Scientifically, the jury is still out on whether women are better multitaskers than men. A 2013 study suggested that women do, in fact, outperform men, while a 2019 German study found no demonstrable differences between the sexes. In my entirely unscientific opinion, I think the stereotype is real.

Women are engaged in all kinds of things at the same time. At any given moment, I’m engrossed in my work while also contemplating the contents of my freezer, making a mental note to order more diapers, and simultaneously clipping my daughter’s toenails. A New York Times piece on why women do the household worrying described a woman’s mental load as a “combination of anxiety and planning that is part of parenting.” This, unlike most of the Times’s coverage, encapsulates the phe- nomenon well and fairly.

Working remotely has been a gamechanger for many in the workforce, and especially for working mothers like me. It’s much easier to take your kid to the doctor, pop in to say hello before naptime, or spend an hour together during the day if you know you’re going to have a late night and miss bedtime. In these ways and others, working remotely has delivered innumerable benefits, and I’m lucky to be an entirely nonessential worker who can take advantage of them.

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There’s another piece to this puzzle. The division between work hours and regular life hours has never been completely impermeable, but the membrane has softened with every technological leap. Before the invention of the telephone, that membrane was mostly impermeable. You weren’t sending a letter unless there was real urgency. The telephone changed all that. And then the fax machine, and the cell phone and then email. And then suddenly everyone had a smart phone, and now suddenly everything is done on Zoom. Even before Covid boosted remote work, that semipermeable membrane had almost gone.

The commute — whether a five-minute walk or a fifty-minute train ride —used to mark the boundary between professional hours and personal ones. The boundary has evaporated. It used to be that employers worried that their underlings would goof off at home without the watchful and competitive eye of their colleagues. After the great Covid work-from-home experiment, employees actually reported burnout, working more hours than ever, and putting on weight around the middle.

There were supposed to be all these other upsides. If we were working from home, we were supposed to be able to do it in pajamas, even in bed, if we wanted. We were supposed to be able to iron our hair and paint our nails as we read our endless emails and caught up on apparently vital meetings. But then came Zoom. Suddenly, despite FaceTime being around for years and being entirely unused in most professional settings, it is now standard practice to just pop into your colleagues’ homes, uninvited, unannounced and unashamed — and regardless of whether they’re ready, willing or dressed from the waist up.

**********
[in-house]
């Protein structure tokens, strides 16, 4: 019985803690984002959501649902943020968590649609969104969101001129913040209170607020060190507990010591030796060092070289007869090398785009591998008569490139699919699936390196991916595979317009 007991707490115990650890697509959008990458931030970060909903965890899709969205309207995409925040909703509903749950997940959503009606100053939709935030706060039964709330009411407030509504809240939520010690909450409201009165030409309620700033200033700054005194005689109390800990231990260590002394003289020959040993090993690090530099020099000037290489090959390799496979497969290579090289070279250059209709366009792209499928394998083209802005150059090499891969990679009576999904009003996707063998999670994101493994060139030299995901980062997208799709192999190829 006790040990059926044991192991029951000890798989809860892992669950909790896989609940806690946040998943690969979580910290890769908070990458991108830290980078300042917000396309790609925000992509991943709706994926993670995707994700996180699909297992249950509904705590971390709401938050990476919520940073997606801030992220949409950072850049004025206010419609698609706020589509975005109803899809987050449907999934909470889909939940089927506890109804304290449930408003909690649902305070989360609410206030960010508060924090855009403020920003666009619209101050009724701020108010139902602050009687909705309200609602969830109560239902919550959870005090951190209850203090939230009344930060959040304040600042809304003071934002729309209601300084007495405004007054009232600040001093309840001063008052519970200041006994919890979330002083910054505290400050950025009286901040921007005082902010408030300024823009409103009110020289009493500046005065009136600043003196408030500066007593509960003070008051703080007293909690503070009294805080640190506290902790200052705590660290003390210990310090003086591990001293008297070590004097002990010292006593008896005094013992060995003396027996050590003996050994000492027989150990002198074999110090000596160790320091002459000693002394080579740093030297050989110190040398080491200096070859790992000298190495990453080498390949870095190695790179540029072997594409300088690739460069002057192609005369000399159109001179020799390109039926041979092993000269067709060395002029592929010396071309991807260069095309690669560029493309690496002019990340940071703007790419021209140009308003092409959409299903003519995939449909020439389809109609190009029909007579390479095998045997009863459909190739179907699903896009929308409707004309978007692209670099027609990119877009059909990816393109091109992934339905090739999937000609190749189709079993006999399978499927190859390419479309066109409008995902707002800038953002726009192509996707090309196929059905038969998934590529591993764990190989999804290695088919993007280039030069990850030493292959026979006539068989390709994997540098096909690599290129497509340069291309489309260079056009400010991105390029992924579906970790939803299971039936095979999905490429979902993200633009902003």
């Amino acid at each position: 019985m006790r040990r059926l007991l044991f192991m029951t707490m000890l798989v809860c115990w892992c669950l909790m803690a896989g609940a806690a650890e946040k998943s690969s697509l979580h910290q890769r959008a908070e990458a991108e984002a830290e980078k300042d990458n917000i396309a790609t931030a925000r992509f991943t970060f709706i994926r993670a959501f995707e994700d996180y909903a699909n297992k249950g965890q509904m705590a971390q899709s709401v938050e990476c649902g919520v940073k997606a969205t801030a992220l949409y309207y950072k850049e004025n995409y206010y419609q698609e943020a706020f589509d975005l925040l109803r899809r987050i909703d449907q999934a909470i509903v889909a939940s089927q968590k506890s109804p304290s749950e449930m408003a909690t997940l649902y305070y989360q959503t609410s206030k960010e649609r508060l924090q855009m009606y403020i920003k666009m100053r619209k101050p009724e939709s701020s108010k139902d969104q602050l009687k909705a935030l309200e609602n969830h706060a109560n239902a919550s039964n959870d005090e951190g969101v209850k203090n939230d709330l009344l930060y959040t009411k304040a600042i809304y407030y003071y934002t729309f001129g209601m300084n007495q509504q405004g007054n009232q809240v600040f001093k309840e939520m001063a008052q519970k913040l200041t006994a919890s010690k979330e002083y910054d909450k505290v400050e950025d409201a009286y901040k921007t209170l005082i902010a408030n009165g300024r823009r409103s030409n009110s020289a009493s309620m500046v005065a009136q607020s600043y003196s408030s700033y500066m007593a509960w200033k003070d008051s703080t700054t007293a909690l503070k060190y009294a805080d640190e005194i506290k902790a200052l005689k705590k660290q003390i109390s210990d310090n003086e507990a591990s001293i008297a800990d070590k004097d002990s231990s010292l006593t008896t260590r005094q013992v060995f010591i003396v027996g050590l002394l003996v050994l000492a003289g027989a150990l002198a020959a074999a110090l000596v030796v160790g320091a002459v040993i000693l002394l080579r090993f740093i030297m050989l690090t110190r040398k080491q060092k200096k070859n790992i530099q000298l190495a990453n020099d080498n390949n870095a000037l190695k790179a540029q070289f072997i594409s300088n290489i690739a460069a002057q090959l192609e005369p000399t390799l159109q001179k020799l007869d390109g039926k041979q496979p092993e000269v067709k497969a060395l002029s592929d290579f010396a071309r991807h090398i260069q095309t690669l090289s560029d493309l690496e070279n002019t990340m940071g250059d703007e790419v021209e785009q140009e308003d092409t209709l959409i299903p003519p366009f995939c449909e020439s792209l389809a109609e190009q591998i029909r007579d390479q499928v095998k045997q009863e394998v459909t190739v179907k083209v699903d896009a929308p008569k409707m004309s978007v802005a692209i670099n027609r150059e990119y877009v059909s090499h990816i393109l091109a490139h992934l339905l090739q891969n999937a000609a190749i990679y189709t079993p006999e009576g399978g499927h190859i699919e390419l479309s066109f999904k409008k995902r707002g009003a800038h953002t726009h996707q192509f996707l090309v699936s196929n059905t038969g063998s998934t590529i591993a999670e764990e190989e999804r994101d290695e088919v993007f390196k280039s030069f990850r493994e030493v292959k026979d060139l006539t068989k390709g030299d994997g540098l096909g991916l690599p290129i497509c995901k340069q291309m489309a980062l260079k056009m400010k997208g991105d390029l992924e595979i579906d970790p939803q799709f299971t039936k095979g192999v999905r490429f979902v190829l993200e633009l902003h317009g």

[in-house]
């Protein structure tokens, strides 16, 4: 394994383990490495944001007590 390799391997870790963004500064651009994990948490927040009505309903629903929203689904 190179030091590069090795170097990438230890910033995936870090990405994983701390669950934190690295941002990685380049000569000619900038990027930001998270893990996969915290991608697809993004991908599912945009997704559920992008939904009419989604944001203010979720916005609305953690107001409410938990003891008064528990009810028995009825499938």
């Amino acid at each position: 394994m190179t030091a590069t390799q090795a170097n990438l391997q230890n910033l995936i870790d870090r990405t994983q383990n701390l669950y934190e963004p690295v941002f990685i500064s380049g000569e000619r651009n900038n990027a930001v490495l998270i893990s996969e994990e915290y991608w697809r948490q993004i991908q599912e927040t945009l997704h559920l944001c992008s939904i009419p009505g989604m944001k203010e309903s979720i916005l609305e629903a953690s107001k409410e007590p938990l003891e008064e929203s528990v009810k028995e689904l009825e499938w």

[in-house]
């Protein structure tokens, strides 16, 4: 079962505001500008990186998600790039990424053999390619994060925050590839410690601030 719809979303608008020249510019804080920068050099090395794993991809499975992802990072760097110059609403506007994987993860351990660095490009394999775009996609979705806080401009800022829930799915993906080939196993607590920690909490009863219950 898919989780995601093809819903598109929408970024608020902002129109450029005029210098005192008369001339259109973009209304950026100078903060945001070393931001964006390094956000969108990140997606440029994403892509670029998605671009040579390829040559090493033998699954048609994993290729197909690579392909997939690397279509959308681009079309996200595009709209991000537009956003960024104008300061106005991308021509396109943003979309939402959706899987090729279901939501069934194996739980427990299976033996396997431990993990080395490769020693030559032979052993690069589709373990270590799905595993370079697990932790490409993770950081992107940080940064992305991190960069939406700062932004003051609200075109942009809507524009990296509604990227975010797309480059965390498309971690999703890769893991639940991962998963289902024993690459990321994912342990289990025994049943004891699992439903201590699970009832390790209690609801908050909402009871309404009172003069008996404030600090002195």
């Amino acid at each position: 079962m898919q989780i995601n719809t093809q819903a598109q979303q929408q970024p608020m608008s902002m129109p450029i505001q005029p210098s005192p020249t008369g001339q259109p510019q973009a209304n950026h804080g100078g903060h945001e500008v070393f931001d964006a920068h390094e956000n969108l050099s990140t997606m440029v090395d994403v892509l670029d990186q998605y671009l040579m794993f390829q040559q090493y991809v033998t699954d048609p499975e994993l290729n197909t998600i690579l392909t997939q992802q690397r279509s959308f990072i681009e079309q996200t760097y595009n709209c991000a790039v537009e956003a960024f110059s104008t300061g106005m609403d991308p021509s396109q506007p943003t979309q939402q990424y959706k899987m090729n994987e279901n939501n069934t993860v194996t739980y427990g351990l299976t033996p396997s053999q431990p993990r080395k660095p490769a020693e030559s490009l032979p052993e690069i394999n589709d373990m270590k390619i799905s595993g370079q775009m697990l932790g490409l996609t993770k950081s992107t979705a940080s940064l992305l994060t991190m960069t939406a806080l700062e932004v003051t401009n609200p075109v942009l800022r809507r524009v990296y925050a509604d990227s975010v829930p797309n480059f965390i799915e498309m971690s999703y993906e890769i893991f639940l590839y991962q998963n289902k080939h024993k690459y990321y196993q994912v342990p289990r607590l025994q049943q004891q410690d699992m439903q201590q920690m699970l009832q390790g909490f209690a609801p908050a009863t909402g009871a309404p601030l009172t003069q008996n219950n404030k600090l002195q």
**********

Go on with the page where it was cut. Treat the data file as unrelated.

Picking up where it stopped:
For young professionals, this was an awkward circle to square. Most were working from shoddy one-bedrooms or studios in the city and felt deeply uncomfortable inviting all their colleagues into every square inch of their homes. But there was no option to politely opt out. At the beginning of the pandemic, when I was nine months pregnant and in no mood to put on professional attire if I didn’t absolutely have to, I was told many times that my choice to join Zoom calls on audio only made me appear “unengaged.”

Now, many Americans have returned to their places of work and are physically interacting with colleagues again. And yet, how many times have you received an email in the last month or so setting up a regular, old-fashioned, audio-only call? It seems like every single time I get invited to a meeting, even one that would have always been on a phone call even in pre-pandemic days, it has been transformed into a Zoom invitation.


What we’re witnessing is the death of the phone call. Luddites like myself call it decline and note that the corrosion of privacy and choice is nothing new, though some of the more tech savvy among us might call it “progress.” The voicemail was the first to go: people under thirty-five say they barely use it. Companies like JPMorgan Chase and Coca Cola have already saved millions by efficiently eliminating their voicemail services.